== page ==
Inequality in work-from-home arrangements

If work-from-home (WFH) arrangements become more prevalent in the post-COVID world, they must be a tool to improve equity, not a hindrance.

Ottawa (17 June 2020) — The COVID-19 pandemic response prompted many Canadian workers to begin working from home — in some cases, literally overnight.

New data on who can and can’t work from home reveal interesting patterns and inequities within Canada’s workforce.

Spike in remote work during the pandemic

Between February and April, the number of Canadians doing most of their job, or all of their job, from home nearly tripled. According to Statistics Canada’s Labour Force Survey for April 2020, a total of 5 million people were working from home.

It is important to point out that many jobs are not suited to working-from-home arrangements, or such arrangements may not be possible. Here we might think of grocery store workers, personal support workers, and early childhood educators.

Statistics Canada has estimated that under so-called normal circumstances, 4 in 10 workers can realistically do their jobs from home.

Who is able to work from home?

In a recent report, economist Jim Stanford notes that “the capacity to work from home is distributed very unevenly throughout the labour market.” His analysis shows that the jobs that can easily adapt to WFH are disproportionately those of managers and professionals who work in office environments.

It is true that there are lower-paid and more precarious jobs that can adapt to WFH, too. But the majority of workers who can work remotely earn higher wages and enjoy more benefits and protections. These workers have also been less likely to experience layoffs or have their hours reduced during the pandemic, the report shows.

Potential to reinforce inequality

In turn, workers who cannot do their jobs from home are more vulnerable. These workers generally earn less income and have lower levels of education, according to research released this week by Statistics Canada. It means that these workers are less economically secure while also at greater risk of coming into contact with COVID-19.

The pandemic threatens to widen the gap between workers. According to the report authors, “the risk of experiencing a work interruption during the pandemic might fall disproportionately on financially vulnerable families. If so, these work interruptions will likely increase family earnings inequality, at least during the pandemic and economic recovery.”

Another element of inequality exposed by the pandemic is what’s known as the digital divide. People living with low and moderate incomes, and those in rural or remote areas, may not have access to the equipment or internet connection needed to work remotely. This issue, and the responsibility of employers, must be part of the WFH conversation.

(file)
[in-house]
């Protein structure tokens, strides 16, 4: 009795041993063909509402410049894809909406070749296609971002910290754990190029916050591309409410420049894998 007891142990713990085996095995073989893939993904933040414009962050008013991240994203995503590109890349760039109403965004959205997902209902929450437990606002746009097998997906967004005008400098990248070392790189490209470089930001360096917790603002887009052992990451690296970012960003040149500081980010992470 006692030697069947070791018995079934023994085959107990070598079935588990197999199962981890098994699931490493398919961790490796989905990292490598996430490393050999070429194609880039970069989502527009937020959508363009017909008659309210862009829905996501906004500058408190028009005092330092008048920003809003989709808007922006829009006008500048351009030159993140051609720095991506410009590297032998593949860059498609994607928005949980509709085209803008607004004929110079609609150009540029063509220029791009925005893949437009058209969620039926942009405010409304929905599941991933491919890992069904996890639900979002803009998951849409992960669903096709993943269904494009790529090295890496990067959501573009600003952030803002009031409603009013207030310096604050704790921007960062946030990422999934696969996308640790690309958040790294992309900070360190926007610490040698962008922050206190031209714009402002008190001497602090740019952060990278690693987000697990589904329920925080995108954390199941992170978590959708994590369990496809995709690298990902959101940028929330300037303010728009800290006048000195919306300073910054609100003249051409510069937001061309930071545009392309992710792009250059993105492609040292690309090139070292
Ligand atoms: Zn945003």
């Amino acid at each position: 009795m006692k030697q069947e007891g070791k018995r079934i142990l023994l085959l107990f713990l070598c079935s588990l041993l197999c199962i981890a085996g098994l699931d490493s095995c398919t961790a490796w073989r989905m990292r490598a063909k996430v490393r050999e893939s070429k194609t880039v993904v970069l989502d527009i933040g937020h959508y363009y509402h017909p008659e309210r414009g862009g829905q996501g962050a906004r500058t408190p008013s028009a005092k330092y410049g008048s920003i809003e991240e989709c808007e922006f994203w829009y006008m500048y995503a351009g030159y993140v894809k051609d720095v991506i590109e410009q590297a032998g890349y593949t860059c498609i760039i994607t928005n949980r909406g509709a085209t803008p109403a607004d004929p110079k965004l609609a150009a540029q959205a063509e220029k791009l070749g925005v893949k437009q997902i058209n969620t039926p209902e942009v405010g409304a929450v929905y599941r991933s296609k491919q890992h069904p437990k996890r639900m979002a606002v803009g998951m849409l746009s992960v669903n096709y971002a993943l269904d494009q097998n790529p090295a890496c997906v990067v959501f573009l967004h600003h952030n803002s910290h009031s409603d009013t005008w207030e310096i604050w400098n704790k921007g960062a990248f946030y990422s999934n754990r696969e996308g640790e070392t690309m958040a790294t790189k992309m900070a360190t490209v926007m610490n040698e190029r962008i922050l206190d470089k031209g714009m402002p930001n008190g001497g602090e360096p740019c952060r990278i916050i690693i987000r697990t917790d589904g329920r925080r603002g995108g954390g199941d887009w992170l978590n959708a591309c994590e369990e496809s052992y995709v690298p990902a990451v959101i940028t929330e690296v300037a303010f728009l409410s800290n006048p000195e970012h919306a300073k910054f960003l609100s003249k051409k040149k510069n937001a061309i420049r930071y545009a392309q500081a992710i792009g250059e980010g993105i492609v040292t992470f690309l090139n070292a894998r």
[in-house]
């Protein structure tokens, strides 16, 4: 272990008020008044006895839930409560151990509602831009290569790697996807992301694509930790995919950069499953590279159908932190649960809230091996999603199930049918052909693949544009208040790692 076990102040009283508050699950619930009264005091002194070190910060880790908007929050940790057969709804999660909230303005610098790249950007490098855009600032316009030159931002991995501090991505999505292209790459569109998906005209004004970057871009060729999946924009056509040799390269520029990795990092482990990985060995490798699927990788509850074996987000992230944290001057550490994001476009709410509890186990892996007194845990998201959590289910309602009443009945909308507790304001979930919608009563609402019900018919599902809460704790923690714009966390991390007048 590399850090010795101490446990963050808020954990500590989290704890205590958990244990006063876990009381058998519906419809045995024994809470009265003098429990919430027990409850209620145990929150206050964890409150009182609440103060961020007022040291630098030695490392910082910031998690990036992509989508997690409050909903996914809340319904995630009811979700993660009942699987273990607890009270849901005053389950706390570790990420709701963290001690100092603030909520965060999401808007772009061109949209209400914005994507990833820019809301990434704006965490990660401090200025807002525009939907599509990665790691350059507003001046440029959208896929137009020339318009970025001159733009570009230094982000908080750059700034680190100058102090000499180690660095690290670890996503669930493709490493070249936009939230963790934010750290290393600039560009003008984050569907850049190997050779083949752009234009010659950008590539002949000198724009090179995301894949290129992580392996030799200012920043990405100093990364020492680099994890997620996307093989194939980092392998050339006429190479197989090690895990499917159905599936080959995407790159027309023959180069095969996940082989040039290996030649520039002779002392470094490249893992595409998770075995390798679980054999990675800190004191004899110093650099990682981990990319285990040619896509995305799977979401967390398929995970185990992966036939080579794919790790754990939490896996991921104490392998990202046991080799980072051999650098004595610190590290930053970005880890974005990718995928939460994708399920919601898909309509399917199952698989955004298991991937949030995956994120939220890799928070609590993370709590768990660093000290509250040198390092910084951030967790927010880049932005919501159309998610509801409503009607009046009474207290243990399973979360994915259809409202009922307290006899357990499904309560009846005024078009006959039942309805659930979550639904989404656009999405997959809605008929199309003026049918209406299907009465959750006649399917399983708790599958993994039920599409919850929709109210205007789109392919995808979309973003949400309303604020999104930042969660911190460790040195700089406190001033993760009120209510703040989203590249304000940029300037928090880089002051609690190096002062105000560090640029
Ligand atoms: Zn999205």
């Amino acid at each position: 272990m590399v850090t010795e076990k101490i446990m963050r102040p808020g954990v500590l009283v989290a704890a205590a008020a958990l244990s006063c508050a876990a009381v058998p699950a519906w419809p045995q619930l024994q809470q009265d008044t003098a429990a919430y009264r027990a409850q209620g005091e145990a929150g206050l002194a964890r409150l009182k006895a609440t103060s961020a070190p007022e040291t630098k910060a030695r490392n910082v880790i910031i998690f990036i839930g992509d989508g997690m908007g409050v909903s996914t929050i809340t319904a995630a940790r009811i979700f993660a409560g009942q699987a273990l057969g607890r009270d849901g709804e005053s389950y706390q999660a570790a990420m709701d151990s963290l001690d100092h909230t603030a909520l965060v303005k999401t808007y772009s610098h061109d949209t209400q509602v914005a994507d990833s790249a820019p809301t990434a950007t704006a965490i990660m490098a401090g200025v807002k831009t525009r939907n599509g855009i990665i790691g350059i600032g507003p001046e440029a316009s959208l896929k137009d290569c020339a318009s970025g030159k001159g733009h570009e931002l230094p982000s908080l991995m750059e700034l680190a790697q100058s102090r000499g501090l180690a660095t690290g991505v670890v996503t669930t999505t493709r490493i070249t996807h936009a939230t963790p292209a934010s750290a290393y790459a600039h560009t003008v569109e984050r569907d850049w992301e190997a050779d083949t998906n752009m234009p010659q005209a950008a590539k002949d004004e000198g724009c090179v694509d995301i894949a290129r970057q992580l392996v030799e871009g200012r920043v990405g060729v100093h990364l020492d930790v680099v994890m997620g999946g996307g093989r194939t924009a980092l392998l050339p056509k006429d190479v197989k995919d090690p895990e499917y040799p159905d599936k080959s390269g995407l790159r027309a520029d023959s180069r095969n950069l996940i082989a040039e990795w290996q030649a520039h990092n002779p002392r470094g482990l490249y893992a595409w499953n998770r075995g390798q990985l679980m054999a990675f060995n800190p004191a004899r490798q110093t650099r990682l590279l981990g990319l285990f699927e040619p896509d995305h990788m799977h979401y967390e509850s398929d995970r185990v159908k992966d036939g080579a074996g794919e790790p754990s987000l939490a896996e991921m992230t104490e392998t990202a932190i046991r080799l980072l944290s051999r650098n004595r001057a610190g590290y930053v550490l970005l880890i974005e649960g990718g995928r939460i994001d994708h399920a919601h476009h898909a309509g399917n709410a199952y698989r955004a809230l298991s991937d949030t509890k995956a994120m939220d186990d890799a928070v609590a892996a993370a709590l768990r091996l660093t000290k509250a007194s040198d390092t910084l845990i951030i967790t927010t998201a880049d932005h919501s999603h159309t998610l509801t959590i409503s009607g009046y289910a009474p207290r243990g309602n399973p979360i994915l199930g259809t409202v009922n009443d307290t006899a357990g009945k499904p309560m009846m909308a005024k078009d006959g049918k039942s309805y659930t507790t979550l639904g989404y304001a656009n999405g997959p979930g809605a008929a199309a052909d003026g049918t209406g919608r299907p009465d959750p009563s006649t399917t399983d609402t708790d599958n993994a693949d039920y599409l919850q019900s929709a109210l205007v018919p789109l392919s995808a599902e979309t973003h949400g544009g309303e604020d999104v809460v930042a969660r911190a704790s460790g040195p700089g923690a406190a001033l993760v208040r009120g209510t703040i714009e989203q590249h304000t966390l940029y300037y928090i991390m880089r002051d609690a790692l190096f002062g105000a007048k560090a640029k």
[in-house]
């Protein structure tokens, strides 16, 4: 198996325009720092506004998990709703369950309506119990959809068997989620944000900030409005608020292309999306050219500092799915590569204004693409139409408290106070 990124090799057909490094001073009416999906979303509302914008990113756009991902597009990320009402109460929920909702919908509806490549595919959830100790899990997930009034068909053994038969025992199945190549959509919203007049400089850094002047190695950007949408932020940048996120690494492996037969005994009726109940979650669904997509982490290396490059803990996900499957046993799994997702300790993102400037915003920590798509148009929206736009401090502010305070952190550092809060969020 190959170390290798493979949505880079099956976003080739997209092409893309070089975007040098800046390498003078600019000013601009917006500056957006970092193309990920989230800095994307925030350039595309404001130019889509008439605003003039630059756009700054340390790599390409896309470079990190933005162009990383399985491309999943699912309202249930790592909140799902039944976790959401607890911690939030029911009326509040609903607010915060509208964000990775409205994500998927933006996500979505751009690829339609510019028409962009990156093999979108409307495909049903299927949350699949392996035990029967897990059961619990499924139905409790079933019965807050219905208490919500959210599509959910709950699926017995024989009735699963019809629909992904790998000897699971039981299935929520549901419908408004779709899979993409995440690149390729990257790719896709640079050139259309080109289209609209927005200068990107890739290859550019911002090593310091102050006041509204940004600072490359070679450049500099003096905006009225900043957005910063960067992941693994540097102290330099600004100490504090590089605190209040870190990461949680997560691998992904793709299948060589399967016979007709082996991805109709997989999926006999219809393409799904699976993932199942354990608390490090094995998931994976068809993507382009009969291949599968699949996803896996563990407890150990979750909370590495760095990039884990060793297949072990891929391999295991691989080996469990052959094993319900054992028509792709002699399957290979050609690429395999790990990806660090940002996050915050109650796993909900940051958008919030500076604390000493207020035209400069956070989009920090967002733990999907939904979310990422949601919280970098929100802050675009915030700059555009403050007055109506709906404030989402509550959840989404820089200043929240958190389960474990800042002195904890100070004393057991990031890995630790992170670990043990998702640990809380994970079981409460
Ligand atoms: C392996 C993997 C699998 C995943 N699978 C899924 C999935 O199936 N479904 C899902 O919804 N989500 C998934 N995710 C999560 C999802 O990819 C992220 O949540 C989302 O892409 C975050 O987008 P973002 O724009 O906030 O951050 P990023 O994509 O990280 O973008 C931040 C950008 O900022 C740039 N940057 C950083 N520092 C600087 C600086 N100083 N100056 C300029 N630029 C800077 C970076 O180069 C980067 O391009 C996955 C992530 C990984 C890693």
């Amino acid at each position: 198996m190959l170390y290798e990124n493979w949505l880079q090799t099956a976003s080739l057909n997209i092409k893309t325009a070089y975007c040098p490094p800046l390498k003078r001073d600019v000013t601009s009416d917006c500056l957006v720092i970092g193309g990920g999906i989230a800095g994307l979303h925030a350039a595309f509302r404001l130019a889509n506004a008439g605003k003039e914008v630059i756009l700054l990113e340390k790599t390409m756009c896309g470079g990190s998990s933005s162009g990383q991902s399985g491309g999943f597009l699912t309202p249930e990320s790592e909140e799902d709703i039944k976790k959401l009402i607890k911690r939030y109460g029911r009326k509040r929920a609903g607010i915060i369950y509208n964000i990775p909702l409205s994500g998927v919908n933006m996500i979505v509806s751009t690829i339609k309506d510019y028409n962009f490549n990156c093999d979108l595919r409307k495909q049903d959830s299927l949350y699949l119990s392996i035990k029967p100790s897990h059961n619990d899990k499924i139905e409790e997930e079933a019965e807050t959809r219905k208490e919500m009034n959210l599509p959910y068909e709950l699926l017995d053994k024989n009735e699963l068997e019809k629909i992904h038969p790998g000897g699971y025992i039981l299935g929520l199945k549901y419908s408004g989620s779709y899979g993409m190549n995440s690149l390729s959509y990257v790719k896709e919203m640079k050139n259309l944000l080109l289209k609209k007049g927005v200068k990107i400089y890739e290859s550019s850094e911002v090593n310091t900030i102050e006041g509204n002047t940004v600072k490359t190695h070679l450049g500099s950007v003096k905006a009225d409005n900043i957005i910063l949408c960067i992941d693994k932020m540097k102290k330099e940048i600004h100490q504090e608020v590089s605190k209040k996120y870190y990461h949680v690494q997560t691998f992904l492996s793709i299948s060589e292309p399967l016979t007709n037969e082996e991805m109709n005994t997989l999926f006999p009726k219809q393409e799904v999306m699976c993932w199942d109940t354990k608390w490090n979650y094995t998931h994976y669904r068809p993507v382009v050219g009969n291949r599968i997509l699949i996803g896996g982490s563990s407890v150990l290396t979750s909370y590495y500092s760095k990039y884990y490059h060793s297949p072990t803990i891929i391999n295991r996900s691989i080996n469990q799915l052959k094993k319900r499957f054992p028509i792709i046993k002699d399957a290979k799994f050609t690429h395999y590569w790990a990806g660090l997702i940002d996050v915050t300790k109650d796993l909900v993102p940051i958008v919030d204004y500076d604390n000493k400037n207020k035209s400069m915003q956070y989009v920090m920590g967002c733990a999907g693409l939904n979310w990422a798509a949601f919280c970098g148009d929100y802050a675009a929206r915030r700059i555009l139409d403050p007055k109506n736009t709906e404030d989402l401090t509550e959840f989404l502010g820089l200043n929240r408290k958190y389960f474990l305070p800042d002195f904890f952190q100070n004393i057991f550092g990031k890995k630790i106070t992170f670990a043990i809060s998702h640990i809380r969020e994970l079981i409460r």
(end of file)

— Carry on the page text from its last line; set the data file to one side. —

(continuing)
A step forward for gender equity, or backwards?

What is somewhat less clear are the gendered impacts of WFH.

On the one hand, the recent Statistics Canada data show that women are more likely than men to work from home. This means that they would have been somewhat insulated from job or income loss due to the pandemic.

But we also know that women workers were disproportionately impacted by pandemic-related unemployment and loss of hours (CCPA). In a number of sectors, including health care and social assistance, educational services, accommodation and food services, and office support, women account for the majority of job or income losses. In May, as restrictions lifted in many parts of the country, men saw a greater rebound in employment than women, according to the Labour Force Survey.

It is also crucial to recognize unpaid care work, of which women still perform the disproportionate share. It has been suggested that a transition to more WFH could improve women’s labour force participation or encourage a more equal balancing of caregiving responsibilities between men and women.

Notably, though, there are also concerns that WFH blurs the boundary between work life and home life, as noted by the Canadian Centre for Occupational Health and Safety. As a result, WFH might make balancing paid work and unpaid caregiving demands even more difficult for many women workers.

Advancing accessibility 

Despite these unequal impacts of WFH, it also holds potential to significantly improve accessibility for people with disabilities. A Government of Canada study on flexible work arrangements found that they enable more workers with disabilities, chronic illnesses, and mental health issues to participate in the workforce.

People with disabilities have long struggled for the necessary measures to ensure work and workplaces are accessible. This may include the possibility to work from home on a full-time or as-needed basis. Many expressed frustration when employers suddenly permitted their employees to WFH due to the pandemic, while people with disabilities had been denied their WFH requests in the past, or had been made to jump through hoops to access accommodations. 

To ensure that people with disabilities aren't further excluded or harmed in WFH arrangements, it will be crucial to apply a disability lens, advocates argue. The transition to WFH must not be used by employers to skirt their responsibilities to make workplaces accessible. The same is true for other forms of equity.

If WFH arrangements become more prevalent in the post-COVID world, they must be a tool to improve equity and accessibility, not a hindrance.


The National Union of Public and General Employees (NUPGE) is one of Canada's largest labour organizations with over 390,000 members. Our mission is to improve the lives of working families and to build a stronger Canada by ensuring our common wealth is used for the common good. — NUPGE